SAG HARBOR, N.Y. (DTN) -- Will online farm real estate sites make appraisers as obsolete as travel agents? Not yet, but the online robots are gaining ground. They might even make human appraisers, lenders, renters and potential land buyers work faster and smarter.
That's how Bruce Sherrick, director of the Center for Farmland Research at the University of Illinois, grades new services that promise to democratize farmland values and trends. He considers these Big Data tools "disruptors," much like sites like Travelocity and Expedia revolutionized the travel industry 20 years ago.
The beauty of the services is that they can help you assess a potential rental farm's crop and yield history, protest your land taxes, look for comparable sales, gauge real-time property values, or identify who owns the farm you covet -- all from the comfort of your personal computer.
By logging onto these free sites, you know boundaries on every parcel, what economic rental rates are and which farm is owned by a brother and sister in Florida, Sherrick said.
Aggregating information in one spot aids the pros as well. "Farm Credit wants to get their appraisals down from 14 days to seven days, and they have. Now they're down to about five," Sherrick quipped. "But with these tools, I can appraise all of Illinois in about eight seconds."
Jackson Takach, an economist for Farmer Mac in Washington, D.C., toys with the online tools to watch farmland trends in his hometown and to monitor how the agency's $18 billion farm mortgage portfolio is faring.
"There's a staggering amount of information out there now," Takach agreed. The valuations aren't perfect, but most are within reason, he said. "As a land buyer, there's less risk when investing that you'll get a lemon."
Three unique ag real estate websites -- Granular's AcreValue.com, Peak Soil Indexes' AccuAcre.com and WhatsMyFarmWorth.com -- are all in various states of construction and offerings. They all aim to deliver site-specific information on soil quality, crop history, yields and -- in some locations -- rough estimates of appraised values.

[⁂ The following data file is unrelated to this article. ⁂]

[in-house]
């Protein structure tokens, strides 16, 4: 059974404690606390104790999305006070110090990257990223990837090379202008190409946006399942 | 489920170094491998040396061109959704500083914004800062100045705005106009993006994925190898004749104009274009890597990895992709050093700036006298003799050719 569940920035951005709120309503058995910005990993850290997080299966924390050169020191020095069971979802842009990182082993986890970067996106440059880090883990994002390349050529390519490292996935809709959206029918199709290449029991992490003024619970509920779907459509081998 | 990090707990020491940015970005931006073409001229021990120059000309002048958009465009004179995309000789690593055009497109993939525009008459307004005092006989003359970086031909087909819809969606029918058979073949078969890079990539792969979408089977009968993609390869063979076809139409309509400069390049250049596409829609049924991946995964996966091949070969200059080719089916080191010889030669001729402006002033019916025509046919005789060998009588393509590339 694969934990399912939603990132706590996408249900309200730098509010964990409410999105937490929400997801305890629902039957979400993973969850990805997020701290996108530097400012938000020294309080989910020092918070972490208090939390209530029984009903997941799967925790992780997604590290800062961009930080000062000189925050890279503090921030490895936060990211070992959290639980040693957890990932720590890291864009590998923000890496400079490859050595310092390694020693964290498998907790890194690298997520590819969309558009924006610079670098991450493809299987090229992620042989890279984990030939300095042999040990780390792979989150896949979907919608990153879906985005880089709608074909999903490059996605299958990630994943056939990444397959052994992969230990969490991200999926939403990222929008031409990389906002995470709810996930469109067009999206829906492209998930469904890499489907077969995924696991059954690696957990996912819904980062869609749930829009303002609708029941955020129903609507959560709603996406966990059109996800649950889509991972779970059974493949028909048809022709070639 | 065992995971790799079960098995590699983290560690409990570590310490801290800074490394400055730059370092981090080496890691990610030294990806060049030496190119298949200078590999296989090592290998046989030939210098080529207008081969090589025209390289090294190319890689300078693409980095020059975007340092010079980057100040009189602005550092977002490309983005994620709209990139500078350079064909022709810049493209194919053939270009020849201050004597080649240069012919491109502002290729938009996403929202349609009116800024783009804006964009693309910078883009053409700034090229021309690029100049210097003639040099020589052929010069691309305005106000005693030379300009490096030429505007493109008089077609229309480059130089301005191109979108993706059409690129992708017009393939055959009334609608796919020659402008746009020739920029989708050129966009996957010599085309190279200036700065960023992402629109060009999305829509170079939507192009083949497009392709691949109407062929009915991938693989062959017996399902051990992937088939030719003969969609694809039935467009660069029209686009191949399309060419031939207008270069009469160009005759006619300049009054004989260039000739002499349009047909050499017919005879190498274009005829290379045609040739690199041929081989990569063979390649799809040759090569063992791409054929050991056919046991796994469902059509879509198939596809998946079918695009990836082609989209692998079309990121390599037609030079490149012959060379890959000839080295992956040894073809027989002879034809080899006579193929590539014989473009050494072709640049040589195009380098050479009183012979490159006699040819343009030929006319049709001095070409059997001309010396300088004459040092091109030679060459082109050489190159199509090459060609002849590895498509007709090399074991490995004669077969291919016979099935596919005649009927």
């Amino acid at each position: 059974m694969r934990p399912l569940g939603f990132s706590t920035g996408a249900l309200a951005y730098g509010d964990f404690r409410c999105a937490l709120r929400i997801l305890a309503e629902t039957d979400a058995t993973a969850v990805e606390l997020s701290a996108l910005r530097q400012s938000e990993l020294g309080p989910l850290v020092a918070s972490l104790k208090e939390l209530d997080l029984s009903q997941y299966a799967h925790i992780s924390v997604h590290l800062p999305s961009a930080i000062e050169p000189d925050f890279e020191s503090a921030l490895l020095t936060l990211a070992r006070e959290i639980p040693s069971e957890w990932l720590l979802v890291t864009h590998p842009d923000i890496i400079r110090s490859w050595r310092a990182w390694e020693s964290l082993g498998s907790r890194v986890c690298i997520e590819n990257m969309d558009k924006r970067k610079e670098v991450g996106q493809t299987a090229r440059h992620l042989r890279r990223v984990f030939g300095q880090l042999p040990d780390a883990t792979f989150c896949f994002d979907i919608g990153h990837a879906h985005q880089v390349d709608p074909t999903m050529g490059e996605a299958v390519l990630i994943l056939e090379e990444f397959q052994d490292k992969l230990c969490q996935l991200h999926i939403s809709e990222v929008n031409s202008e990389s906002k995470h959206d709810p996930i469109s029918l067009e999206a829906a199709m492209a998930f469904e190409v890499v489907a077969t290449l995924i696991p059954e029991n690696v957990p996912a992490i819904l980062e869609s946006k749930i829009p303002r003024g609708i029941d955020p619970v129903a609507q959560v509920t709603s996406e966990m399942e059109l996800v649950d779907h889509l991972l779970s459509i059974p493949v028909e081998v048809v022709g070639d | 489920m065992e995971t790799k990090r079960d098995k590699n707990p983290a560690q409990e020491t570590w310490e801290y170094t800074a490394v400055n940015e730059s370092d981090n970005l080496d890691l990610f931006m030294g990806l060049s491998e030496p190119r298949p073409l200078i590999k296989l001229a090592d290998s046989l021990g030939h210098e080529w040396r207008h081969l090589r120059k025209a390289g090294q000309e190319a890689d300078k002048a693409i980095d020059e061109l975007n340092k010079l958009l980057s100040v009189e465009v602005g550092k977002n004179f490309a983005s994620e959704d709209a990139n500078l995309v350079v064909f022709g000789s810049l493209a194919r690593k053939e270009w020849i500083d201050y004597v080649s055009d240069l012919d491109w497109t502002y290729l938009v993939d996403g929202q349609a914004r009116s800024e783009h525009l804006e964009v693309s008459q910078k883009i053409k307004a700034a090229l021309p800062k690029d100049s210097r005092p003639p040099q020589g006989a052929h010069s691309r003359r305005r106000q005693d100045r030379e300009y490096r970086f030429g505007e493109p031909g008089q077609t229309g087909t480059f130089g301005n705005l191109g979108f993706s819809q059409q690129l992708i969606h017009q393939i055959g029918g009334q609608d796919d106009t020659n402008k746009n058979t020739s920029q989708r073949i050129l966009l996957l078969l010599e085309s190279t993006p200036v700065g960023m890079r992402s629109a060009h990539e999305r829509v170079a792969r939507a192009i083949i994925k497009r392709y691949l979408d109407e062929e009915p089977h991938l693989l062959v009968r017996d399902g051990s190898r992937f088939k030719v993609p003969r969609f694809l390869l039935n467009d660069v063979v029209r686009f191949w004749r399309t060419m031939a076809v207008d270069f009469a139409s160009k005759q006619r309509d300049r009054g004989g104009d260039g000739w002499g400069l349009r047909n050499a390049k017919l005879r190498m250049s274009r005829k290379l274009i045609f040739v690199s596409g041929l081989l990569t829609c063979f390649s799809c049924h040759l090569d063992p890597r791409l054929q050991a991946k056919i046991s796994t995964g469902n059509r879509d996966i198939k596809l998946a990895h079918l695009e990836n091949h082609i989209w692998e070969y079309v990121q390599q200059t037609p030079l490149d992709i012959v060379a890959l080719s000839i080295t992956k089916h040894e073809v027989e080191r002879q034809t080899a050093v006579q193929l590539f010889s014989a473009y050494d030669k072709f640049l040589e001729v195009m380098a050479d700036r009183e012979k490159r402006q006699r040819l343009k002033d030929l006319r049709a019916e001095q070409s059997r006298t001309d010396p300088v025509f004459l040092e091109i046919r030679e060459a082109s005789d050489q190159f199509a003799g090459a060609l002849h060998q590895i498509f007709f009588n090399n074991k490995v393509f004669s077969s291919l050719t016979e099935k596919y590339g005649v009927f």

With computers doing the calculations, you'll get impartial estimates, the site developers reckon, not gauges of what a farm might bring when neighbors launch a bidding war. But they are still works in progress. If you live outside the core Corn Belt -- Indiana, Illinois, Iowa or Minnesota, for example -- online sites can tell you a lot about your soils and yields, but not about a lot about specific land sales and values yet. They are also handicapped in that only 1% of farms trade hands in arm's-length transactions each year, so establishing values down to some county levels can be difficult.
Don't expect identical appraisals from all three services, because they all apply their own proprietary formulas to crunch the numbers. AcreValue bases its assessments on expert opinion surveys, tweaked by their own algorithms. AccuAcre, an offshoot of the Peak Soil Indexes, bases estimates on actual arm's-length sales, compiled from county records. It claims to be more accurate on what's actually selling and is also updated at least monthly. WhatsMyFarmWorth bases values on a rough cash flow estimate of each parcel, based on past yields and current prices.